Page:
Proposed mechanisms for SF, in addition to those discussed above, are low stent conformability, overexpansion during post-dilation, and bifurcation lesion with high angulation. In the present study, stent diameter ≥3 mm was the only significant predisposing factor for stent gaps by univariate analysis (Table 2); stent gaps were present in 20.0% of ≥3-mm stents compared with 3.4% of <3-mm stents (p = 0.002). However, it was not a significant predictor in multivariate analysis. Stent length, location and type, overlapped stents, post-dilation, underlying calcification, and bifurcation stents were not significantly related. Excessive tortuosity and lack of conformability were rarely noted, and their contribution could not be evaluated.
The high incidence of ISR associated with stent gaps most likely results from the absence of drug-elution protection from neointimal hyperplasia, or a drug-free zone, at the gap site. Other possibilities include broken struts causing local mechanical stimulation of the vessel wall, resulting in inflammation and development of intimal hyperplasia, as well as local uncovered unstable plaque.
CTA diagnosis of SF or OF
The ability of CTA to confidently identify stent gaps is dependent not just on demonstration of a “gap,” which may be more apparent than real, depending on the window settings. Rather, the gap must be associated with HUs below the minimum density of stent material, which is independent of window center and width, and the absence of artifact that may contribute to this finding. The study must be carefully evaluated for shadowing effects of adjacent dense calcification and motion artifacts.
In the absence of artifacts, the most likely explanations for the hypodense gap are fracture- or OF-related absence of strut material. Overinflation, with spreading of struts without true fracture, cannot be excluded. Bifurcation stents, with inflation into a side branch and possible strut damage, were not associated with a higher incidence of stent gaps (Table 2). The absence of strut material for a distance greater than the normal average interstrut distance (1 mm) is convincing evidence for an uncovered portion of the artery. The 46% incidence of ISR in stent gaps and the 28% association of stent gaps with ISR support the pathologic significance of this observation and the likely presence of SF or OF, even though there is no confirmatory gold standard.
The most common gap was a hypodense partial gap suggestive of incomplete SF. The crush pattern, manifested by a flattening of the stent with a hypodense gap, was less frequent. Only 1 case of total separation was noted.
Limitations of catheter angiography and IVUS
The infrequency of catheter angiographic identification of stent separation in the present series (1.0%) is similar to the 1.8% to 2.7% in previously reported studies (15–17). The discrepancy between the CTA (16.9%) and catheter angiography frequency in this and previous reports has several possible explanations.
First, successful detection of SF or OF by catheter angiography is directly related to the gap length and inversely related to deviation of image acquisition from the plane perpendicular to the gap; overlap of strut edges on nonperpendicular acquisitions may render the gap invisible. This proof of concept is clearly illustrated in Figures 2and 3, in which the gap was visible only in very few frames and unapparent in all others, in Figure 4in which the absence of struts was apparent only by IVUS (not shown), and in Figure 7with partial SF suggested on a single catheter angiographic frame yet evident on IVUS (not shown). The problem is magnified by the limited number of acquisitions, typically 5 to 8 for the left coronary artery and 2 to 4 for the right coronary artery. The 3-dimensional quality of CTA renders it immune to the issue of image acquisition; the gap site can be inspected from every conceivable angle.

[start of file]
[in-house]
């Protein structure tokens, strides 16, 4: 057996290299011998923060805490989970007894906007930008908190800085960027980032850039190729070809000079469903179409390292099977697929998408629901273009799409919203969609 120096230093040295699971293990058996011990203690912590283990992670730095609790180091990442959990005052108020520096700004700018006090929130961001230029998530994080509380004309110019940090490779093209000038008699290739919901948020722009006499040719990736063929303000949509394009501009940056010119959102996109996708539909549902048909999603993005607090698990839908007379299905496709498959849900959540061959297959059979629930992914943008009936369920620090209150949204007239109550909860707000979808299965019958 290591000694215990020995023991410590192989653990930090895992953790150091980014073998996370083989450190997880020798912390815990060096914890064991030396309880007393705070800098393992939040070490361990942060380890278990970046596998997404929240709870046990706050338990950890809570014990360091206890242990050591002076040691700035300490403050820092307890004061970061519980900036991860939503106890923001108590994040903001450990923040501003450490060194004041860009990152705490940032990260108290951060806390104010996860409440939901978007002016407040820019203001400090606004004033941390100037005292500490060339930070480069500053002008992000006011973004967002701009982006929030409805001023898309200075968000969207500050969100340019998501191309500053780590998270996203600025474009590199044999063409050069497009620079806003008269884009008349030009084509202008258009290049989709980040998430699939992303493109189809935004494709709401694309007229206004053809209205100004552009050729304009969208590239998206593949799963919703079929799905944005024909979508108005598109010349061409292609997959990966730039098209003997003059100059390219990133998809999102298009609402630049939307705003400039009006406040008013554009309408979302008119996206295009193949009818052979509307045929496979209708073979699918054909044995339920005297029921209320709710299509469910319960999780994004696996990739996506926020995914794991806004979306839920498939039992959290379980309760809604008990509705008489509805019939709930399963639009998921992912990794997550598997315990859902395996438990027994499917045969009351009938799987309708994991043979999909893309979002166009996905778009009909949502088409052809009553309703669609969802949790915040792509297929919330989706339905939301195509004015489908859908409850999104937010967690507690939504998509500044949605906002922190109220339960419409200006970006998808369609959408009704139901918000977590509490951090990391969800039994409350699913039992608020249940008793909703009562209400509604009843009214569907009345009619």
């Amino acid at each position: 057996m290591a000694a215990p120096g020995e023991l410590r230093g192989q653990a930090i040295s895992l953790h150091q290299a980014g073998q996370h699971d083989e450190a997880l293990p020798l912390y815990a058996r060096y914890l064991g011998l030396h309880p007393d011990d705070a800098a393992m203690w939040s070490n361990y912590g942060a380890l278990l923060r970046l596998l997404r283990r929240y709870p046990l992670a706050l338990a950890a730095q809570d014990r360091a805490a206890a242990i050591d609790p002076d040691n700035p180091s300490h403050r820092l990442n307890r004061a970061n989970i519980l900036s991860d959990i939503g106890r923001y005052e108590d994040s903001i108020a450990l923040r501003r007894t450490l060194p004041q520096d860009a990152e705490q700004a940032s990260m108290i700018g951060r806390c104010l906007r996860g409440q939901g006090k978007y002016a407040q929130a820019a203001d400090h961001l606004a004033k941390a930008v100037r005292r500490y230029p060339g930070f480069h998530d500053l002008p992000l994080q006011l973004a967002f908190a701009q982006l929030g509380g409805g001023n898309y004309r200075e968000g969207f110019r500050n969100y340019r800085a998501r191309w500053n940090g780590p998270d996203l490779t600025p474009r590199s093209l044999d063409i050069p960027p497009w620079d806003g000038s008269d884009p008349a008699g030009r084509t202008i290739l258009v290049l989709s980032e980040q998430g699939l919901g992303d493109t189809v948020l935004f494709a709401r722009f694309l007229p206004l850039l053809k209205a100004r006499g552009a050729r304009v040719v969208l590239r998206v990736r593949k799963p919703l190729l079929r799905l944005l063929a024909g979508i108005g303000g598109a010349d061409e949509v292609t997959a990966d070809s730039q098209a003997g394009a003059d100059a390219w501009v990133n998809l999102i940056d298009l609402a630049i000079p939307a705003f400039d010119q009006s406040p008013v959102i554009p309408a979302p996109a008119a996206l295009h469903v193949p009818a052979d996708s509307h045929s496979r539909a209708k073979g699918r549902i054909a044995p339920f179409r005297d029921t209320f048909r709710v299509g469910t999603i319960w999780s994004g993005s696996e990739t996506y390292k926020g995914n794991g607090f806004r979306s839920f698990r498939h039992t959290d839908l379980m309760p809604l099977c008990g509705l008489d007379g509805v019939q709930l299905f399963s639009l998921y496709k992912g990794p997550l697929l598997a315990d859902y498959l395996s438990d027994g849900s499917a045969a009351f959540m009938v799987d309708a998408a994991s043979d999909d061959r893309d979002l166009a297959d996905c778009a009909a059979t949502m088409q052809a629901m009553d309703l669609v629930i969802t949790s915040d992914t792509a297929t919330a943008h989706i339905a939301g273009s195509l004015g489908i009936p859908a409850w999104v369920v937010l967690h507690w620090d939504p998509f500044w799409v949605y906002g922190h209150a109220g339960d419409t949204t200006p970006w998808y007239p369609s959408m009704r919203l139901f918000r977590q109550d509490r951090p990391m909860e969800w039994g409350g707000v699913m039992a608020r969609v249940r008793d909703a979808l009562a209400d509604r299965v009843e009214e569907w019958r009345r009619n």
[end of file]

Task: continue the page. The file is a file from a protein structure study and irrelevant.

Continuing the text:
Second, lesser degrees of separation may have been present in this series compared with prior reports. CTA, as discussed above, is very likely more sensitive in detecting lesser separation if present.
Third, the CTA stent gap findings may not represent true SF or OF. This is highly unlikely since, as discussed in the previous text, there is no other plausible explanation for the decreased HU (<300). Adjacent calcified plaque was not of sufficient density to produce HU reduction by shadowing, and all the studies were of sufficient quality to eliminate other sources of artifacts as contributors. In addition, the high frequency of catheter angiography-proven ISR associated with CTA stent gaps is similar to the previously reported association of ISR with SF diagnosed by catheter angiography and intravascular ultrasound (15–17). IVUS would seem to be well suited for SF/OF identification but has not been extensively evaluated. Careful frame-by-frame analysis is essential, and the almost ubiquitous presence of superimposed calcification may render differentiation of stent material from calcified plaque difficult, if not impossible. In addition, the pullback may skip over a fracture site. Nonetheless, expert IVUS evaluation might be expected to yield results similar to CTA. Its highly invasive nature restricts its use to patients already undergoing catheter angiography.